Facing the Brewers had a different feel. The Cardinals had swept the Brewers in their home stadium late in the regular season, and Cardinal Nation was confident we could beat our less-than-intimidating division rivals in a seven-game series, assuming our “fate” had not been exhausted. Thankfully it wasn’t, and we did, despite (or perhaps in part because of) the immature taunts of a not-to-be-named Brewers player. The ecstasy of what amounted to a third “World Series” win set in as we took the National League pennant. It was nothing short of surreal.

Then the actual World Series arrived, and by that time, even those St. Louisians who normally have little to no interest in the Cardinals were out in force cheering for the team. We were a city united and for a happy moment we took a break from focusing on the lack of jobs in the area, local boys coming home in coffins from the Middle East, and all-too-common murders that have earned our fine city a reputation as once of the most dangerous in the country. All of those things still mattered to us – a tremendous lot – but with all of this sadness as a backdrop we needed to catch our collective breath, or perhaps we needed to have it taken from us. That’s what the Cardinals did.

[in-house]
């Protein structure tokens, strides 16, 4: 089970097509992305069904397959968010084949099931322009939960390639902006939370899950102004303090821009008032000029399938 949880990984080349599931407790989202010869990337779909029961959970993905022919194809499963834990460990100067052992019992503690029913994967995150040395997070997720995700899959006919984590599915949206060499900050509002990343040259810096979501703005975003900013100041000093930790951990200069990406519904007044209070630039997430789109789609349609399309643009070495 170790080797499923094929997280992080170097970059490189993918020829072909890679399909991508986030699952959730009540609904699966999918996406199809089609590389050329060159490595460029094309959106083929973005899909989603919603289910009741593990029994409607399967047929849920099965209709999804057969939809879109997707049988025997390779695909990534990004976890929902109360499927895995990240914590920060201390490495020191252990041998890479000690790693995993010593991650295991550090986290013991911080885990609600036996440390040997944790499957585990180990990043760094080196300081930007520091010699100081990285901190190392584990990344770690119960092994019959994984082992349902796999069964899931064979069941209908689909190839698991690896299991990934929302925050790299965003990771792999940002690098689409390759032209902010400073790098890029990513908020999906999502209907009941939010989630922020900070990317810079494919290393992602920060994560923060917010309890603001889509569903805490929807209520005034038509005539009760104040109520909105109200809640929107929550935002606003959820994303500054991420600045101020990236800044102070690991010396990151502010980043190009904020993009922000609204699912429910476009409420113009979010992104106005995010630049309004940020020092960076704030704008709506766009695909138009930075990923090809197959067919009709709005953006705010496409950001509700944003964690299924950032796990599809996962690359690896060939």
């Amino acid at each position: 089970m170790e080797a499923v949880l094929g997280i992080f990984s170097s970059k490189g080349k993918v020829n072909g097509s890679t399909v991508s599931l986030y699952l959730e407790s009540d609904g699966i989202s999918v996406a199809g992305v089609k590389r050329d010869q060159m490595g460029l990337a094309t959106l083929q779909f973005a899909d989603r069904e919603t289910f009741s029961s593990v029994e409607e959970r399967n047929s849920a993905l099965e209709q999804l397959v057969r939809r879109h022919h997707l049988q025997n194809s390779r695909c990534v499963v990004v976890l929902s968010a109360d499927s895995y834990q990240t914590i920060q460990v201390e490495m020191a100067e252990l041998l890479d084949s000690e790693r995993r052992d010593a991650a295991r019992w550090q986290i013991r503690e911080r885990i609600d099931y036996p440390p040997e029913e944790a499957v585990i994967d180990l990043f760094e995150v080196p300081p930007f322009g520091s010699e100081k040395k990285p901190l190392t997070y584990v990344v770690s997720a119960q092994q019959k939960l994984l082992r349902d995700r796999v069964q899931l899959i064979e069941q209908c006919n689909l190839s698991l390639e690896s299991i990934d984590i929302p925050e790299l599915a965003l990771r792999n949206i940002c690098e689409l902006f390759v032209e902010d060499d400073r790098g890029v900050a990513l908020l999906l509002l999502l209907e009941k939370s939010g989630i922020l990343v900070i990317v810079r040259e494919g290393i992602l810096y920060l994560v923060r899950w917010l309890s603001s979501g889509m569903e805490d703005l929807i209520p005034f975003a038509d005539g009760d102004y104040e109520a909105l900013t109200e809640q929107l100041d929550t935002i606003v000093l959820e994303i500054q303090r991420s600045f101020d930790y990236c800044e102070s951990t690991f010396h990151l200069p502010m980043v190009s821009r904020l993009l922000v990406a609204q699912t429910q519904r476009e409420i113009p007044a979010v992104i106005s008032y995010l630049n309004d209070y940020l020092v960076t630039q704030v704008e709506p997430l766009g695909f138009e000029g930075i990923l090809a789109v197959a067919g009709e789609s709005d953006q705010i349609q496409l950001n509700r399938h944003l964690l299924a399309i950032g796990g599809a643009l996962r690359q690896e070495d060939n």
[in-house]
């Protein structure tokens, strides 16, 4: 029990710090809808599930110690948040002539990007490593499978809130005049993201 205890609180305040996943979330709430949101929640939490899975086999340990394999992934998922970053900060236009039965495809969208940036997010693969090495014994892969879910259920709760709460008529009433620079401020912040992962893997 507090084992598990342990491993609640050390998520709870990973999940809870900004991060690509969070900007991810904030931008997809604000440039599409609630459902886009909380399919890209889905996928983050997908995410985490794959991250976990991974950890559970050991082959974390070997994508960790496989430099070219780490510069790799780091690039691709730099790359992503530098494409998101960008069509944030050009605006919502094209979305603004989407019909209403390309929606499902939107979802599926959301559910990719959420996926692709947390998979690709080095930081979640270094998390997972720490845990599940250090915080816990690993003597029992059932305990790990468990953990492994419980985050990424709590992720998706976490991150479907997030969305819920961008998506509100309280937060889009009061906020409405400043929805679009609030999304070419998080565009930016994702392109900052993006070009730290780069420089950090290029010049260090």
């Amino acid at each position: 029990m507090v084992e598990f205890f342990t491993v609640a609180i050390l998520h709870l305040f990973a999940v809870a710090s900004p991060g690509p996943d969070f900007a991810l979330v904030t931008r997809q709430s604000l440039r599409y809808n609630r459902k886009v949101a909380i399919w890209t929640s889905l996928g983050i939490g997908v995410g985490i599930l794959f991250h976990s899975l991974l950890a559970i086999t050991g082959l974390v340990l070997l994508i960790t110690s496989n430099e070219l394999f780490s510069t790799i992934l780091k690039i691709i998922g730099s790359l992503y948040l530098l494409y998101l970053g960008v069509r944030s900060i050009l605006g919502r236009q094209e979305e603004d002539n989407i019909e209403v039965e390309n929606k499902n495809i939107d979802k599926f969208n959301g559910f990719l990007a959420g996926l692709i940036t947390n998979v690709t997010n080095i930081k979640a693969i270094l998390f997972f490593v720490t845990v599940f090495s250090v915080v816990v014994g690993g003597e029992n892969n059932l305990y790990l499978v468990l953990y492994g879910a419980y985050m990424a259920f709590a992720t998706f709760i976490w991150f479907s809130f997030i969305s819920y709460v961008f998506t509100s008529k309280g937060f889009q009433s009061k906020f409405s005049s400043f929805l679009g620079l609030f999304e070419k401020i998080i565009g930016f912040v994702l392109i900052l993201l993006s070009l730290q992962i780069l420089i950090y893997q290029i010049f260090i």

Having watched the Texas Rangers demolish their American League foes in the playoffs, as we entered the World Series we had to hope that our “fate” was fully charged and prepared for a trying run.

Game one was the first World Series game ever attended by this writer, a lifelong Cardinal fan who got half his DNA from his father, half from his mother, and the other half from the Cardinals. A last-minute purchase yielded an excellent seat for just a few hundred dollars – a paltry sum it would turn out. While it was freezing outside and there was a constant drizzle, the weather did nothing to dampen the spirits of Cardinal Nation. We cheered our team to a victory and left the stadium wondering what fate might have in store.

Game three in Texas was a blowout, to the point where Albert Pujols’ astounding three homeruns were seemingly unnecessary to secure the Cardinal victory. It was pulse-pounding, however; the bar where my wife and I were watching turned chaotic when Pujols went yard for the third time. In fact, the margarita glass I knocked from the bar as I jumped and yelled now sets on our fireplace mantle (upside down because the base broke when it bounced off my irritated wife’s leg).

The Rangers were not about to go down without a fight, however. The pitching of Derek Holland temporarily derailed the Cardinals’ freight train offense and the Texas team breathed a sigh of relief with a much-needed victory. In fact, the Rangers took Game five as well, and the Series headed back to St. Louis with the team ahead 3 game to 2.